5 to try: Döner kebabs

Tokyo kebab stands grow ever popular, but what's on the end of that spit?

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5 to try: Döner kebabs

As far as kebab wraps go, the döner is the daddy. Having originated in Turkey during the nineteenth century (the word 'döner' means 'rotating') , the basic presentation has remained largely unchanged, though adaptation can be found across Turkey's neighbouring regions (if you're ever in the Middle East, reach for a shawarma – a smaller, more compact version of the döner, heavy on the potatoes and tahini sauce). The beef, chicken or lamb are stacked high on a rotating spit so that their natural juices cascade and filter down, ending up in a heavenly, fatty pool, into which the freshly cooked meat is sliced and allowed to bathe. The meat is scooped up and usually served in a pita bread, along with freshly sliced vegetables and a choice of sauces, although — back in its home region — the döner meat is often presented, undressed, on a plate, possibly with french fries or a side salad.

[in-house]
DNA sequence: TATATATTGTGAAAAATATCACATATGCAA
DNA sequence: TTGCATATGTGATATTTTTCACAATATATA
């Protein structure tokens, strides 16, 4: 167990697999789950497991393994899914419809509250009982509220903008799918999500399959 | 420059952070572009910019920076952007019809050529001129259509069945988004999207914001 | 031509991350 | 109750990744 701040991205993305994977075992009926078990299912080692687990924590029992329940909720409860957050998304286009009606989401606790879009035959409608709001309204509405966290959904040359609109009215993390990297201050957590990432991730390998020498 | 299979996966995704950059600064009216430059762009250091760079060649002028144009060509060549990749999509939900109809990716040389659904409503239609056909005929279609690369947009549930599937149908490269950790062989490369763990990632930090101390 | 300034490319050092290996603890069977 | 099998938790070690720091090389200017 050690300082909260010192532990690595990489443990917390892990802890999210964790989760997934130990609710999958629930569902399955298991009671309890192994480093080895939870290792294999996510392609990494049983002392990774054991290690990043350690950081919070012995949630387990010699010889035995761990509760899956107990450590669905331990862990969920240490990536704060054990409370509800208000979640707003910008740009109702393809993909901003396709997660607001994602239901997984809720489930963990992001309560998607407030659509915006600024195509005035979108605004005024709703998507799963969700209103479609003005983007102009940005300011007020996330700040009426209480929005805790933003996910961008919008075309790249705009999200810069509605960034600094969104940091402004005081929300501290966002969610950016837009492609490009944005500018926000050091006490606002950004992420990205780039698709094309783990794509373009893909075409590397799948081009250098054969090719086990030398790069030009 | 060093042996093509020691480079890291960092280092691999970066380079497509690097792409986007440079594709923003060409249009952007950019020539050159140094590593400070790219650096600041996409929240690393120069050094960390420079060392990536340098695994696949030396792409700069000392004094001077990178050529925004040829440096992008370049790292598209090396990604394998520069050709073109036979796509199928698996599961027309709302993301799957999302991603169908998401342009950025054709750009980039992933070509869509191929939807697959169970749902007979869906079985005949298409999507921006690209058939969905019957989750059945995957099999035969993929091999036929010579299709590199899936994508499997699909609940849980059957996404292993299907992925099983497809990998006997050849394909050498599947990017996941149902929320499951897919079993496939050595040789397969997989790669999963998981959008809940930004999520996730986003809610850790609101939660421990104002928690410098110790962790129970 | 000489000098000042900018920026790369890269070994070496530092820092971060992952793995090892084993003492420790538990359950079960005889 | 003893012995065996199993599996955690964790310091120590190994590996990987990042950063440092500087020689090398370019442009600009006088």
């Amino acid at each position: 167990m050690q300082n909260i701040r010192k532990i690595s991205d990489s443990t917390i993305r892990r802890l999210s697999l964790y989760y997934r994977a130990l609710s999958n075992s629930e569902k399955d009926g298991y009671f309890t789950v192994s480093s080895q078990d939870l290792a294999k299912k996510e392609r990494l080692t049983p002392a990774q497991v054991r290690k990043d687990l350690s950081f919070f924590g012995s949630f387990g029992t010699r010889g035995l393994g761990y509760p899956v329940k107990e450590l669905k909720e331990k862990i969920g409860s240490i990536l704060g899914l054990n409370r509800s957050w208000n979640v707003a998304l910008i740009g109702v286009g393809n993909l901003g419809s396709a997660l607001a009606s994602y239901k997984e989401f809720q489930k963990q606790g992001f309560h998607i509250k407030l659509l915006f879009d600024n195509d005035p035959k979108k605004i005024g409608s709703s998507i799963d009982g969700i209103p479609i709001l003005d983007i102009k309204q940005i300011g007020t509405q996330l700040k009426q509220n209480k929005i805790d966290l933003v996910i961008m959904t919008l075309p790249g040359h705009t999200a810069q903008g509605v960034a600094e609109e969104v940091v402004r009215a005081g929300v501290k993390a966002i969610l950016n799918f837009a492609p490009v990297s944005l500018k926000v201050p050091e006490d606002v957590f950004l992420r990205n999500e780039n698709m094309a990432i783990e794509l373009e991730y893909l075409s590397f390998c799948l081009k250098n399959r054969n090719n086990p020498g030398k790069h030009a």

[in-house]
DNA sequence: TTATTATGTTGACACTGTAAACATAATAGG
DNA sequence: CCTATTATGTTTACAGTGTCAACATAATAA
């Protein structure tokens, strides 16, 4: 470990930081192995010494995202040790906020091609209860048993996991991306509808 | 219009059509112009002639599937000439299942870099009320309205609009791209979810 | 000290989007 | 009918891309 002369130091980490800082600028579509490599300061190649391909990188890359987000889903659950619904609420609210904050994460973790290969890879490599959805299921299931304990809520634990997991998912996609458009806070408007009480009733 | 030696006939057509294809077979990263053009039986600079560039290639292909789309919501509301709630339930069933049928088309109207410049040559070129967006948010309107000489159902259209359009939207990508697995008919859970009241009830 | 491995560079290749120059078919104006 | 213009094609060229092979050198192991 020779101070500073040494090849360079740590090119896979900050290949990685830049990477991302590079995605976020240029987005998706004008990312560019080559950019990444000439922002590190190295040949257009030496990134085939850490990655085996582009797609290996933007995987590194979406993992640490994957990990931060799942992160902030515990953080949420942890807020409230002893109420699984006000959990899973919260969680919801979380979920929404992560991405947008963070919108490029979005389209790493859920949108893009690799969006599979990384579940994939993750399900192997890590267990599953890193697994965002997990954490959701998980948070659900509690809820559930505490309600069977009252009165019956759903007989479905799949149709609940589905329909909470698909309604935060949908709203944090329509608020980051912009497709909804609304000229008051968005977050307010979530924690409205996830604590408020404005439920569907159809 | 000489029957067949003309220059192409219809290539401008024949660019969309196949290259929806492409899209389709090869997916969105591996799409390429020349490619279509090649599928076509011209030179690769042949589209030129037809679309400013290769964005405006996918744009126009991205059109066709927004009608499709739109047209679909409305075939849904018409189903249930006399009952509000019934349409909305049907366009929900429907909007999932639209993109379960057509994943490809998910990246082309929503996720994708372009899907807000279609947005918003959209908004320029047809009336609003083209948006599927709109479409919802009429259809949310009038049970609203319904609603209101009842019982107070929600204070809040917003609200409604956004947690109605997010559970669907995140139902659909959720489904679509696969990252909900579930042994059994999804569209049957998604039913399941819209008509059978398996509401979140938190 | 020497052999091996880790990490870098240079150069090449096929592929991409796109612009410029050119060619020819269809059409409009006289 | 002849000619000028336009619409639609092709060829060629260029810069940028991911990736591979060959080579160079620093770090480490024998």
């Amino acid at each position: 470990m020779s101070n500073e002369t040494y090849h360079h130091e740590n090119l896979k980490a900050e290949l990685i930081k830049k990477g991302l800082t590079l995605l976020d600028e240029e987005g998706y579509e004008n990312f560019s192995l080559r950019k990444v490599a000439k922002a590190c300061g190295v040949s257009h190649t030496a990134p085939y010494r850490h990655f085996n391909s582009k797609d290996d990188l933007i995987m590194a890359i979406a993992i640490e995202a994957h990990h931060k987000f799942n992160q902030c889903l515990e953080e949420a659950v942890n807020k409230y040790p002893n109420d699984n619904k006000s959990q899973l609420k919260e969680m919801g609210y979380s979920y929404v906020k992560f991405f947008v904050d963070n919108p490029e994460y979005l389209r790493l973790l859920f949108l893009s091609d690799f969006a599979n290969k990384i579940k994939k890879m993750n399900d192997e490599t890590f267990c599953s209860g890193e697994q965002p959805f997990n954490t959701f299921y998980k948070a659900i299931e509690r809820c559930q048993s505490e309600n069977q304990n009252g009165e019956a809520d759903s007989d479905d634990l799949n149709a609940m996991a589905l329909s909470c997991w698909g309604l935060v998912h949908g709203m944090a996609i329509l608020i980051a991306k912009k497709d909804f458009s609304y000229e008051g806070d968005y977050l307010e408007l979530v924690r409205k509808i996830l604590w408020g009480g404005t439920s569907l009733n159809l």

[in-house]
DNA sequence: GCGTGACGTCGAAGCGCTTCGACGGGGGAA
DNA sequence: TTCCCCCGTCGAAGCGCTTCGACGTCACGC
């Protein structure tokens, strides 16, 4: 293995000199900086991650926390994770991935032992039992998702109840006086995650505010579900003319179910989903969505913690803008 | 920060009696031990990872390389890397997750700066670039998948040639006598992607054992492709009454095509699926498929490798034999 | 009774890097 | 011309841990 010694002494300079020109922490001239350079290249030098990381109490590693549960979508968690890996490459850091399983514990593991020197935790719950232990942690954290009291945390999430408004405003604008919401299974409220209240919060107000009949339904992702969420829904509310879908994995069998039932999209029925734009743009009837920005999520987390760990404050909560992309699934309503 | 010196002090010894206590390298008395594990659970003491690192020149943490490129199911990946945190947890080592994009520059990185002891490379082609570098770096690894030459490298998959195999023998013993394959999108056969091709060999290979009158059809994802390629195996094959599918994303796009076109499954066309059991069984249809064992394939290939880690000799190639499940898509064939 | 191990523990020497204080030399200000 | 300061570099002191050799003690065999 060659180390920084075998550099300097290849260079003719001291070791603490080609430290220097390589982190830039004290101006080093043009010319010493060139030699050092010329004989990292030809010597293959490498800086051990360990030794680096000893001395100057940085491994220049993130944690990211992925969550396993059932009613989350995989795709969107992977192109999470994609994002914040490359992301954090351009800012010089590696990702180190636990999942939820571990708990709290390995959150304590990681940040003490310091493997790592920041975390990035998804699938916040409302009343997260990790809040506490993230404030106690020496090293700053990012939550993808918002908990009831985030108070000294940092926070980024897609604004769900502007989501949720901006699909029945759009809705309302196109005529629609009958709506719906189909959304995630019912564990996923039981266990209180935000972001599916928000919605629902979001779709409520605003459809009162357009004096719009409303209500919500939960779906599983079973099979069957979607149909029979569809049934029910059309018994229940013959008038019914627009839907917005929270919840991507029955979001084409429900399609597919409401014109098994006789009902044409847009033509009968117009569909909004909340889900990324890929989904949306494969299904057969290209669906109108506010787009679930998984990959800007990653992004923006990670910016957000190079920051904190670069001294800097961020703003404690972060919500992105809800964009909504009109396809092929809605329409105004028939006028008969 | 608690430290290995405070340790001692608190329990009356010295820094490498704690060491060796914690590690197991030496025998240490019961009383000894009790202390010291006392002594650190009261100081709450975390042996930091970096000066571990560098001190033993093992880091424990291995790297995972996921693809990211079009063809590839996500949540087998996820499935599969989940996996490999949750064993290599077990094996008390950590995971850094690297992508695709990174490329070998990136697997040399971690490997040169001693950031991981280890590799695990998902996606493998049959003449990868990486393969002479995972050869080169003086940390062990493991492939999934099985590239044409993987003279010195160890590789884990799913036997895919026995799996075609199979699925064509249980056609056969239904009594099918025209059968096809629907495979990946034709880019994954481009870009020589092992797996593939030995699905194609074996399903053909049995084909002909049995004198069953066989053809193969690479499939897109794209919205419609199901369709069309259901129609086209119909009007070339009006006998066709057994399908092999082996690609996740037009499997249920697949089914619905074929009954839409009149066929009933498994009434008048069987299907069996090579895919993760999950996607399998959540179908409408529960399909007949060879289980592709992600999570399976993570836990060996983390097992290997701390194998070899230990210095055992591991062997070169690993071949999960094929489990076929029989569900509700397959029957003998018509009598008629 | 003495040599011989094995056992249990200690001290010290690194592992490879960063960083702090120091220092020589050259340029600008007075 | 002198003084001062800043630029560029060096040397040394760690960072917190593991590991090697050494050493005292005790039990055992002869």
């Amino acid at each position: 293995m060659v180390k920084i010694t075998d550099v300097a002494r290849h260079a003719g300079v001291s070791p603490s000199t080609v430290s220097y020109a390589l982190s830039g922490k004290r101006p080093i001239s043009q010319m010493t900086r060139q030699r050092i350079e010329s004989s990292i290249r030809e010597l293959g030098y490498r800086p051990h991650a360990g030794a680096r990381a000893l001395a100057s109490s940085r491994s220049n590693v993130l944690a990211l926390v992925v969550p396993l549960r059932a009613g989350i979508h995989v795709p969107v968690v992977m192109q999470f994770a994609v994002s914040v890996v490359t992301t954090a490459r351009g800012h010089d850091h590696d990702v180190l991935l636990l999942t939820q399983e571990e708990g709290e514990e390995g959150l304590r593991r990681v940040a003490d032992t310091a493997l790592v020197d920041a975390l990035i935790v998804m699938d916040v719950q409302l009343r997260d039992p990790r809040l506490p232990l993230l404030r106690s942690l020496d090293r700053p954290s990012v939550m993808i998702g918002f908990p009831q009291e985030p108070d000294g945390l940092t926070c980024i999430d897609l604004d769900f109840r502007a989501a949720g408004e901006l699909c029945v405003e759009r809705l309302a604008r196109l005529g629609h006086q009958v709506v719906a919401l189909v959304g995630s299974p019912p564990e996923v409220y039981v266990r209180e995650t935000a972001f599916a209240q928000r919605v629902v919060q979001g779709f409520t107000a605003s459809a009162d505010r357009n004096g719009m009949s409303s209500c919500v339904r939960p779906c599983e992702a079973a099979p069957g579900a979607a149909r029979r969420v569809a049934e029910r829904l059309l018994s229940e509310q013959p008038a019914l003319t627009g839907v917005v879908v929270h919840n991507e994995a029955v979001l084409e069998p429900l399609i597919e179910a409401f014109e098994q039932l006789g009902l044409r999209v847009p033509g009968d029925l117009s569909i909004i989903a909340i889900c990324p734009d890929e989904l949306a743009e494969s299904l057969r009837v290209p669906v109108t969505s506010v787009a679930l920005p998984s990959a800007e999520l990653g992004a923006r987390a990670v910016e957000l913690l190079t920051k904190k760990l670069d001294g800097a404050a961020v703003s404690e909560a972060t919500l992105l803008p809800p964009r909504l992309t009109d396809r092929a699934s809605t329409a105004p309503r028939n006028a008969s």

The version of the döner kebab that has become popular in Japan is often, sadly, uniform. The sauces don't vary much from shop to shop, and it's unusual to find an outlet that has its own unique style. However, there are places worth a diversion if you feel the urge.

Star Kebab


Having been in Akihabara for 12 prosperous years, the men of Star Kebab have the area pretty much sewn up. And it's easy to see why. Drop by the little picnic area they've set up outside Akihabara Station (near Akihabara Electric Town exit) and grab one of their chicken kebabs, stuffed with good quality meat, plenty of cabbage, onions, and a smattering of fresh tomatoes. It's all served up in an above average pita, with a selection of great toppings (the spicy Iskender sauce is well worth a punt). They also do lamb shish kebabs, and a 'Bigboy' kebab that would probably just about hospitalise the average Akihabara office worker, such is its size. Best of all is big, friendly Oscar — a kebab man with a smile for everyone. We like.

Meat: Top notch, juicy chicken. Nothing to complain about here.

Pita: Freshly toasted pitas — go for the regular size if you don't want to bust a gut.

Vegetables: Chock full of fresh produce. Good stuff indeed.

Sauce: We liked the Iskender sauce particularly, originating from the North of Turkey, tasting great in the centre of Tokyo.

Price: 500 yen — a good price for a good lunch. Recommended.

Star Kebab map and opening times

5 to try: Döner kebabs
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Akihabara
Star Kebab
Roppongi
Shinjuku
Harajuku
Shibuya


By Jon Wilks

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